Thursday, May 31, 2007

A word I really must stop using

Like everyone in my business, I frequently and unthinkingly use the word audience (often in conjunction with "target") to refer to the people towards whom a piece of communication is directed.

But I really shouldn't. Why? Because it conjures up all the wrong mental images: a large group of people, sitting contentedly on comfy seats, looking forward to the entertainment which they have chosen to spend their evening enjoying, and for which they have probably paid handsomely. True, they may leave at the interval, if they're disappointed in the show; but for the first half at hour at least, they'll be determined to have a good time.

Good persuasive writers don't write for an audience. They write for an individual reader, who probably has better things to do, and who will certainly be off like a shot if her attention isn't immediately engaged.

Thursday, May 24, 2007

Can bad be good?

It hurts to admit it, but I suspect that, just occasionally, it can. Take, for example, the home made effort above. "All our time is going to waste" is, by any objective standard, a terrible line. In pursuit of a wearisome pun, our friends at McCarthy Skip Hire have only succeeded in communicating what an inefficiently run business they are. "We're total rubbish" would have been more self-denigrating, but not by much.

And yet. It has a kind of charm, doesn't it? We find ourselves picturing Mr McCarthy, alone in his office late one evening, turning to marketing matters after a hard day's waste management. We see him, tapping out the line above, typing with only two fingers . . . and somehow, we sense his pleasure in his own verbal inventiveness, and the pride he feels in his business. "All our time is going to waste?" he ponders, with a faint smile. "Yeah, that says it all, really."

And, in complete contradiction to everything I supposedly believe, I think he's right.

Tuesday, May 22, 2007

No credibility? Borrow someone else's.

A couple of weeks ago, I made a brief appearance on a Radio 4 programme called Word of Mouth, talking about persuasive communication. The following day, my book's Amazon sales rating soared to 371 (up from 870,000 just a few weeks ago).

Why am I telling you this? Partly, I admit, because I'm hoping you'll be impressed by my brief brush with best-sellerdom. (Very brief: I see I'm back down to 23,741 today.) But mostly because I think this story illustrates an interesting point about credibility.

With no false modesty at all, my performance in the interview wasn't particularly brilliant; and, of course, for radio listeners, my name means nothing at all. But the fact that the BBC had invited me to take part in the programme gave my book an endorsement that persuaded quite a few listeners to log on and order a copy.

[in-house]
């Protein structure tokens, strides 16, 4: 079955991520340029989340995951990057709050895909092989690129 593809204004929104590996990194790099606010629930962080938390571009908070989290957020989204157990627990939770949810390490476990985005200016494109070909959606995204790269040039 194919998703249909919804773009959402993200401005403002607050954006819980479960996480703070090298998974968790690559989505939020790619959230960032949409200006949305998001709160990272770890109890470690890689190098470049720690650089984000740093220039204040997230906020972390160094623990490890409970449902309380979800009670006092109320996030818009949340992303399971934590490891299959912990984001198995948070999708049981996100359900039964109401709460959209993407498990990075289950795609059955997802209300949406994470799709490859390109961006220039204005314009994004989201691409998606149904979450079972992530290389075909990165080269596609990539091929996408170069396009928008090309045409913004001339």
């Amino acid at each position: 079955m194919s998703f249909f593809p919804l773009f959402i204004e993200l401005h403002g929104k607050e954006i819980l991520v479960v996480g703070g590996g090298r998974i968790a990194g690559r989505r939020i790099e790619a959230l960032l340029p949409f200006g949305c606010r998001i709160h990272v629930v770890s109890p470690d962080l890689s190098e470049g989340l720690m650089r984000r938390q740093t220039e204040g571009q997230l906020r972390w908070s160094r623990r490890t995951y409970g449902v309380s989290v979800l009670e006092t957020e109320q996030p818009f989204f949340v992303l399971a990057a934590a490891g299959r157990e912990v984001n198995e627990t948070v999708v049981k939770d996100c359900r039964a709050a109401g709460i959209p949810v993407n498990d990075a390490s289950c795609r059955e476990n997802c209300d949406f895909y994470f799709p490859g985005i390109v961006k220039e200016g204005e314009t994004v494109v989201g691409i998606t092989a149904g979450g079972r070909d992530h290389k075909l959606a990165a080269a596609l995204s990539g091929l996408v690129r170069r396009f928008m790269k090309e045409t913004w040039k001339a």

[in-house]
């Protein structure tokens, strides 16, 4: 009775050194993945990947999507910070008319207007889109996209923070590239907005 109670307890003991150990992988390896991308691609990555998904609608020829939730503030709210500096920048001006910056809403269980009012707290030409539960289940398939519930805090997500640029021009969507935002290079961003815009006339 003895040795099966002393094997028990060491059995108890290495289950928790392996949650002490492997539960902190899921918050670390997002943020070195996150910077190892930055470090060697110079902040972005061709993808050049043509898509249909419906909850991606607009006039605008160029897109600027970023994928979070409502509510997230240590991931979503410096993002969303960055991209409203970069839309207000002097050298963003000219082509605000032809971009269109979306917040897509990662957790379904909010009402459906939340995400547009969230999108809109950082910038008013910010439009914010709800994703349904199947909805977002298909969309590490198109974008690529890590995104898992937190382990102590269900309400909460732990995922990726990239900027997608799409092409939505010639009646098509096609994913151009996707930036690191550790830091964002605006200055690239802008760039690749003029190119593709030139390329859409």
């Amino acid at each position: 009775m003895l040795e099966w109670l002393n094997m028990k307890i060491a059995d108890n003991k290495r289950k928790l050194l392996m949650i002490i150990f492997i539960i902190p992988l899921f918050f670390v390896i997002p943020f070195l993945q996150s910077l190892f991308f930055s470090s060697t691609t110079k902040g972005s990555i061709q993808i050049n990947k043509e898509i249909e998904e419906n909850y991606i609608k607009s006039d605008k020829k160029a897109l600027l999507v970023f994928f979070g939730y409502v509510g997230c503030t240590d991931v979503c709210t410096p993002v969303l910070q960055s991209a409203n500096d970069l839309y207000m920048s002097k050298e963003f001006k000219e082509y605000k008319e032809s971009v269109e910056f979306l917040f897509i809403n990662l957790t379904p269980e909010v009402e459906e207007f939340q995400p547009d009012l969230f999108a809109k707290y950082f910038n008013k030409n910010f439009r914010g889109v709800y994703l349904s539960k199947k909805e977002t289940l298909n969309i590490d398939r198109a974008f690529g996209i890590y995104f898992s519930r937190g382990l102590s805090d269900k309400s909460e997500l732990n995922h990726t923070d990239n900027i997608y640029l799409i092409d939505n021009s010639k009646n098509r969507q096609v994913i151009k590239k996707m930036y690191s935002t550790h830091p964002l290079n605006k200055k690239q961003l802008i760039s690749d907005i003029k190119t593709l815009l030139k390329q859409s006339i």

Sometimes, what you say matters less than where you say it.

Thursday, May 10, 2007

Why do estate agents write like that?

We're in the process of moving, which is deeply painful and traumatic. And it's made more so by the horrible and inexplicable abuses that estate agents inflict on the English language.

Yes, I know I'm not the first person to make that observation. But allow me, anyway, by way of therapy, to share you with the Top 6 Things I Hate About the Way Estate Agents Write:

"Benefits from"

A house or flat doesn't benefit from having gas central heating or double glazing, the inhabitants do.


As in "2-bed flat boasting a large open plan kitchen-diner". No!


Completely unnecessary. Nothing is lost by shortening "A Victorian mid-terrace with accommodation comprising 2 large receptions . . . " to "Victorian mid-terrace with 2 large receptions . . ." or even " Victorian mid-terrace, 2 large receptions . . ."

"Having "

As in "a three bed town house having a south facing garden". Why "having"? What's wrong with "with"?


Always redundant. "A period 4 bed semi family home situated in the heart of Redland."


Bizarre. Where do estate agents learn to write "to the first floor there is a large master bedroom . . ."? I've literally never heard anyone else use "to" like this. Oi, estate agents, it's "on the first floor . . ."

Anyway, thanks for letting me get that off my chest. I feel a bit better now. Now, off to find a desirable new residence in a sought after location boasting many period features, while I still have the strength.

Thursday, May 03, 2007

Word Watch: fulsome

Look up fulsome in the dictionary, and you'll discover that it's quite a negative adjective. It means, roughly, "offensively excessive". So fulsome praise, for example, isn't praise at all; it's gushingly insincere flattery.

Except that nowadays it isn't. Whenever you see fulsome used these days, it invariably means something like "lavish" or "generous", with no pejorative sense at all.

The meaning of words can change over time. Good persuasive writers understand this. They may know the "correct" meaning of a particular word, but they recognise that insisting on using it in that sense - thereby showing that they know better than their readers - won't help them achieve the result they want.